Hosanna — Prayer or Praise?

Yeah, I know. I’ve been slacking on my blogging. Rather than give a bunch of excuses, I’ll simply plead recovery and time with my kids and be done with it ūüėČ

Well, today is Palm Sunday, the beginning of Holy Week. Today in Jesus’ life, He had entered Jerusalem following the Sabbath, setting up the final days of His earthly ministry. He entered as prophecy had declared, riding on the colt of a donkey, and this didn’t escape the notice of the people of Jerusalem — both Jesus’ supporters and His detractors — and He entered to shouts of “Hosanna!”

A lot has been said about “hosanna” being a praise akin to hurray or huzzah or yippee, but it didn’t start off that way. The word is Hebrew, and comes from two words that mean “save/savior” and “to beg” — literally “please save us”. Now, that’s a far cry from a shouted praise, but there IS a way where it can be both.

Consider that Jesus was thought to be a messiah… though not the messiah we know Him to be. There were Jews that thought Jesus would be a messiah on the order of Moses or David or Judah Maccabee or even Alexander the Great — a military leader who would free the Jews from their oppression under Rome. Crying “Hosanna”, they were praising Jesus — shouting “hurray” at His arrival —¬†but it can be argued that they were also entreating Him to save them, as if to say “Please be the One we’ve been waiting for.”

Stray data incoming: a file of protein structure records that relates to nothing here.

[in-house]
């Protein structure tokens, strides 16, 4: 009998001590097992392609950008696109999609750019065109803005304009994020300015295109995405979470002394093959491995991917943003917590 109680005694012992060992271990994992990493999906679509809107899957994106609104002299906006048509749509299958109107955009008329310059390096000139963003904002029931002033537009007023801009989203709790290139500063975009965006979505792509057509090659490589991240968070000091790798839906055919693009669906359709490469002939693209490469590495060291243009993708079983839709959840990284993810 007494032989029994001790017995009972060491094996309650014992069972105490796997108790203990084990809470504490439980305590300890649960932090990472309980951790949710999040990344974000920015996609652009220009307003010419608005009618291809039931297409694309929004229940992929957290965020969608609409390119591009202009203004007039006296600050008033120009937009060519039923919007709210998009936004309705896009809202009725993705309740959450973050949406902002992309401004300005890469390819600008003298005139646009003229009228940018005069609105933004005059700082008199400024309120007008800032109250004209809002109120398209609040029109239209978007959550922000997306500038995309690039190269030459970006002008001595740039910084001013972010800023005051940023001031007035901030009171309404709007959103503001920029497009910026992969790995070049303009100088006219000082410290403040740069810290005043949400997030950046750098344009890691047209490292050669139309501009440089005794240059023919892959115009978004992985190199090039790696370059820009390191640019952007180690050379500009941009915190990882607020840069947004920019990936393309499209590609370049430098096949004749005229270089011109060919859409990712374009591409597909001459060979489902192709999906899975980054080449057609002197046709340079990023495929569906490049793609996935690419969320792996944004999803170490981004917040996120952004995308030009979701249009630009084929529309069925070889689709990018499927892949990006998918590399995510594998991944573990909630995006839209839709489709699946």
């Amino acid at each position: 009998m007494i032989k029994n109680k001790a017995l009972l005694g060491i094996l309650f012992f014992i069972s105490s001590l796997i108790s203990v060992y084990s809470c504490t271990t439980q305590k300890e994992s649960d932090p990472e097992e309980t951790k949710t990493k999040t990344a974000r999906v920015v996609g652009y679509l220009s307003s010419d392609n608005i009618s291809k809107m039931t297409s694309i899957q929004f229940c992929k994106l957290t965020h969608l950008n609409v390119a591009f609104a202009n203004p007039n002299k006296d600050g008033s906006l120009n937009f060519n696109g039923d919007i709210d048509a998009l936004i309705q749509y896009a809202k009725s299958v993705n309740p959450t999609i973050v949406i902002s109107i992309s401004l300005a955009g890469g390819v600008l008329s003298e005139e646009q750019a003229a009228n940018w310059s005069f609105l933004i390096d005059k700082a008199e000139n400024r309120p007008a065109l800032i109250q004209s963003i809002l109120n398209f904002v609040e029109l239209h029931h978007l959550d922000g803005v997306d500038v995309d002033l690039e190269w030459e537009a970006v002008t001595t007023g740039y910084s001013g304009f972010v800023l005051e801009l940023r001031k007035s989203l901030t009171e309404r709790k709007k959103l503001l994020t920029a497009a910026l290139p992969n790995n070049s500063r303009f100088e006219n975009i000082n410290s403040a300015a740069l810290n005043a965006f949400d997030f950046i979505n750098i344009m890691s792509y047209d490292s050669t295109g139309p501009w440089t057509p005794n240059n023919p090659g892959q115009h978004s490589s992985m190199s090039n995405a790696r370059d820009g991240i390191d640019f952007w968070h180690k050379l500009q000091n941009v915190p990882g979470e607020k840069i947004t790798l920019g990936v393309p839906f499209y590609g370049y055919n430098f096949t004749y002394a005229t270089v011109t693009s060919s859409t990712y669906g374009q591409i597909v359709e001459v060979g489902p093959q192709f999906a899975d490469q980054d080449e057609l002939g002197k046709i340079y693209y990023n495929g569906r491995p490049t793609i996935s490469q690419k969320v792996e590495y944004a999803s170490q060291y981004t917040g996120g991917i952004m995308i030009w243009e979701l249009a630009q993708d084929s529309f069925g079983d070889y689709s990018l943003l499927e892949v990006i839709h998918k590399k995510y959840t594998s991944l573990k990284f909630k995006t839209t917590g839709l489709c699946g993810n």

John the Baptist, just days before his execution, asked much the same question of Jesus — “Are you He, or do we wait for another?” Jesus’ answer to him was very similar to how He answered (by His crucifixion) the Jewish cry of hosanna. He¬†had come to save them, but not necessarily in the way they had expected.

John was prepared to accept that reality. The Jews were not. When Jesus did not satisfy their expectations, their shouts of praise — and petitions¬†of “Please be the One” —¬†turned to demands for His crucifixion, revealing their praise for what it was: focused primarily on their own benefit, without regard for¬†God’s ultimate glory.

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